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Wed, 24 Jul 2019

Northeast Today

Arunachal CM Seeks Centre’s Intervention in Subansiri Project

Arunachal CM Seeks Centre’s Intervention in Subansiri Project
September 12
14:55 2016

Arunachal Pradesh Chief minister Pema Khandu has sought the intervention of Union minister of state for power (independent charge), Piyush Goyal, in the vexed issue of delayed financial compensation for families affected by the Subansiri Lower Hydroelectric Project.

Reportedly, the NHPC has not addressed the issue of compensation for land in West Siang district for 1200 hectares and has not compensated the affected families yet. The compensation demand committee has been stepping up its efforts to get the NHPC to relent and met Union minister of state for home affairs, Kiren Rijiju, and have also submitted a memorandum to the PMO. Now, the chief minister too appears to have thrown his weight behind the demand.

Khandu wrote to Goyal on September 5 detailing the intricacies of the issue. He said that the NHPC had released Rs 84,11,97,750 for compensation to be awarded to affected families on the basis of a loss assessment report made in 2008. However, Khandu said that the report did not adhere to the Land Acquisition Act, 1894 and Arunachal Pradesh R&R Policy, 2008.

The report “did not take into consideration many items of loss”, Khandu wrote and that a reassessment was conducted. The subsequent report published in 2012 concluded the compensation amount to be Rs 503,40,08,141. A third additional report from 2013 recommended compensation of Rs 20,42,19,370. Both the reports were later submitted to the NHPC in 2013 “with a request for payment of compensation in accordance with the agreement signed between the NHPC and villagers” in 2001 at Gerukamukh.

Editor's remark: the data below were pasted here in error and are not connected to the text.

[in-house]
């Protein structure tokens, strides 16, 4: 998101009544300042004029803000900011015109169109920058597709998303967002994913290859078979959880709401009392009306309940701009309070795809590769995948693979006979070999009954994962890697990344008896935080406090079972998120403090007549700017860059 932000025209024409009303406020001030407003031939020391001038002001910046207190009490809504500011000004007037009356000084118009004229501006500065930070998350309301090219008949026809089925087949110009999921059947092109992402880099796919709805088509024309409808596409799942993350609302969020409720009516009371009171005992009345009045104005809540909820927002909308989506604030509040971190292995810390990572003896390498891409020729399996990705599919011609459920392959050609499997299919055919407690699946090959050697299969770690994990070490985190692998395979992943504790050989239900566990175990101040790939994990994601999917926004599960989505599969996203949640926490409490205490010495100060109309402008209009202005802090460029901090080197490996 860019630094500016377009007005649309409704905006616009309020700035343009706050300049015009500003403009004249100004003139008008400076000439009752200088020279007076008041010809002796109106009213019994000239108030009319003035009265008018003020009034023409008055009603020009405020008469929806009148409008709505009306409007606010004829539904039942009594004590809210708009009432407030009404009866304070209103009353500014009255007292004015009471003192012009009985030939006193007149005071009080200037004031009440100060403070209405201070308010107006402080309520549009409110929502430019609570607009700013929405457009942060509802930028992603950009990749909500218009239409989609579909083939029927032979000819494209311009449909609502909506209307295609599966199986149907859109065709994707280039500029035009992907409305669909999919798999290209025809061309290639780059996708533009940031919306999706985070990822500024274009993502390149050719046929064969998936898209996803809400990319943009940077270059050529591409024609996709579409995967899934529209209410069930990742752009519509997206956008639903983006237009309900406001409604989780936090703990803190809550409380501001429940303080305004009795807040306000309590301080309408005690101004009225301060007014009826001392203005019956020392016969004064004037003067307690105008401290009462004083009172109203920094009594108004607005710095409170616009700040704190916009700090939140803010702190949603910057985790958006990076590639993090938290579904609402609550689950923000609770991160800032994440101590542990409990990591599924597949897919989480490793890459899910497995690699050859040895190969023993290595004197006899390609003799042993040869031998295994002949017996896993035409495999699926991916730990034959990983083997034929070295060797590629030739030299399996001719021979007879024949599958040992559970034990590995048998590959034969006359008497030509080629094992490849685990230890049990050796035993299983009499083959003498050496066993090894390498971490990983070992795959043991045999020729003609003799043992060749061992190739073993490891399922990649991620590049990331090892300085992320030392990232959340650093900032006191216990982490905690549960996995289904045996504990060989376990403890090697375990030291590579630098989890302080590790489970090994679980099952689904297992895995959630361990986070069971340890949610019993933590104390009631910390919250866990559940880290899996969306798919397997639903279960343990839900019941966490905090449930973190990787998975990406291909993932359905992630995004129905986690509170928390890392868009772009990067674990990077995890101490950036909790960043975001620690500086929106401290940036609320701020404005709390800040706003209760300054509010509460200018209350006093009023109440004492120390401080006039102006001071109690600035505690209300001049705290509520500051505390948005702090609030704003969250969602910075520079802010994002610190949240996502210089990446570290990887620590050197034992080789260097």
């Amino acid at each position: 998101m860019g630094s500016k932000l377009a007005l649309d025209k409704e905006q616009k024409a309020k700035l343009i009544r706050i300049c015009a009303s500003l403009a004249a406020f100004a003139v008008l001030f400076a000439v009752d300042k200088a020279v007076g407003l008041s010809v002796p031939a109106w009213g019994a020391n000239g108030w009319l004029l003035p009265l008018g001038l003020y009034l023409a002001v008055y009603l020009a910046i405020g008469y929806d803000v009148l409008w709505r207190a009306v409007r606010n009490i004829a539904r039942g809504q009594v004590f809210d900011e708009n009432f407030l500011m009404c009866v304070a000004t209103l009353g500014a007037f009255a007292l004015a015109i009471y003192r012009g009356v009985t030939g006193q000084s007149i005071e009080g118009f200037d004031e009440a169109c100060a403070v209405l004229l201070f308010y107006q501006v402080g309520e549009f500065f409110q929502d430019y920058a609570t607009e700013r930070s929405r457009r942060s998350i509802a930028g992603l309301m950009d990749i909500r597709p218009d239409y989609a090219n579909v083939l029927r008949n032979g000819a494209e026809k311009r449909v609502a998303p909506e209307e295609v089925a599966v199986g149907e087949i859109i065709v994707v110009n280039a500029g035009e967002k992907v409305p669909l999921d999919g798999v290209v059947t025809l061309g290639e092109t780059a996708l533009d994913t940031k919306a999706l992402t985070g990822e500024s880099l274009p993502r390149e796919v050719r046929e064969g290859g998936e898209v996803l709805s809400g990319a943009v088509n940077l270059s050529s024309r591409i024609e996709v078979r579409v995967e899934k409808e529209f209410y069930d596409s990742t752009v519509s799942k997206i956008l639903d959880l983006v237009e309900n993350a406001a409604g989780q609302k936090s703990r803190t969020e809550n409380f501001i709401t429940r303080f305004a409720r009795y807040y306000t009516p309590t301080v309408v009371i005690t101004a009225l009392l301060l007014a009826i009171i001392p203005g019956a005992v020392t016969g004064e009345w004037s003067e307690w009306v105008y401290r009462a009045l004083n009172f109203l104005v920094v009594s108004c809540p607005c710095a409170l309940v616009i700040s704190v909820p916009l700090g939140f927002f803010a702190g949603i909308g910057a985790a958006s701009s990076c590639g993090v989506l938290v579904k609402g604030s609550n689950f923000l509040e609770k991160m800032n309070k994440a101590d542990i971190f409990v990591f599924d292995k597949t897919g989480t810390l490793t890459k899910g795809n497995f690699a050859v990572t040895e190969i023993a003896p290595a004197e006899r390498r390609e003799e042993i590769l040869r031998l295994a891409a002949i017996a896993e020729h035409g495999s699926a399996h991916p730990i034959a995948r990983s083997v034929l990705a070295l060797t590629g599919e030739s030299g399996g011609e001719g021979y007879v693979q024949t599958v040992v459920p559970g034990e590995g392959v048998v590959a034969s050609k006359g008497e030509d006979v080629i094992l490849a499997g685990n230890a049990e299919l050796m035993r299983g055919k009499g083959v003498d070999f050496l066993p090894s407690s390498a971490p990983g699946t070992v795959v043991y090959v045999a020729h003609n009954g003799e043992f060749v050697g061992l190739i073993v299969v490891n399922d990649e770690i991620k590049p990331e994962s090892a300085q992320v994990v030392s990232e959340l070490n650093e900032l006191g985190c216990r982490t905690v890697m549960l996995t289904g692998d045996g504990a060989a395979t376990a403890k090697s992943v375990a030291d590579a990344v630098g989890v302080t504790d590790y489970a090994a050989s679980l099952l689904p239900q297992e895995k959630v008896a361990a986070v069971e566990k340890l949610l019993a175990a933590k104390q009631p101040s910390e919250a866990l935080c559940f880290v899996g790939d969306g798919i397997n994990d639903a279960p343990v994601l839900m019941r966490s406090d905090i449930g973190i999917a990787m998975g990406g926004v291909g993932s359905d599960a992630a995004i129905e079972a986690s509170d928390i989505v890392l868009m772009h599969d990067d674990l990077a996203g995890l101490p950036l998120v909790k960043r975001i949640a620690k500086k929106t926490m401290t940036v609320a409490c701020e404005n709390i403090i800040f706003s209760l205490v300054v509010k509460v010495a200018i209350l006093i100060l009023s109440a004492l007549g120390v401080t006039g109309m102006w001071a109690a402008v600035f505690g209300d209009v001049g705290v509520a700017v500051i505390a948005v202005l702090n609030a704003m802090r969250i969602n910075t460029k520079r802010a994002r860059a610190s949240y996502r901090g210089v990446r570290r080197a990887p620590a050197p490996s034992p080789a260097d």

Seeking the union minister’s intervention, Khandu requested that Goyal direct the NHPC authorities to resolve the compensation issue at the earliest. The dam, built on the border of Arunachal Pradesh and Assam, would submerge 47 km of the Subansiri River – over 3400 ha of forest land – in Arunachal Pradesh, with relatively little human displacement upstream. However, downstream Assam with its huge population of river-dependent communities was not considered in negotiations over rehabilitation and benefit-sharing, as Indian law includes no mechanism to account for downstream impacts of large dams.

Work on the 2000 mega watt project has been stalled since December 2011 due to concerns raised by activists and environmentalists over its downstream impact in Assam. Notably, the Akhil Gogoi-led Krishak Mukti Sangram Samiti has been most vocal and active in their protest but researchers and experts have also flagged key issues.

Apart from dramatic daily flow fluctuations, some experts say that the sandstone rock prevalent in the dam site forms a weak foundation for such a large structure, and despite the region being highly prone to earthquakes, NHPC had changed the dam’s design parameters from earlier projections – in an effort to reduce costs but at the expense of dam safety.

-The Dawnlit Post

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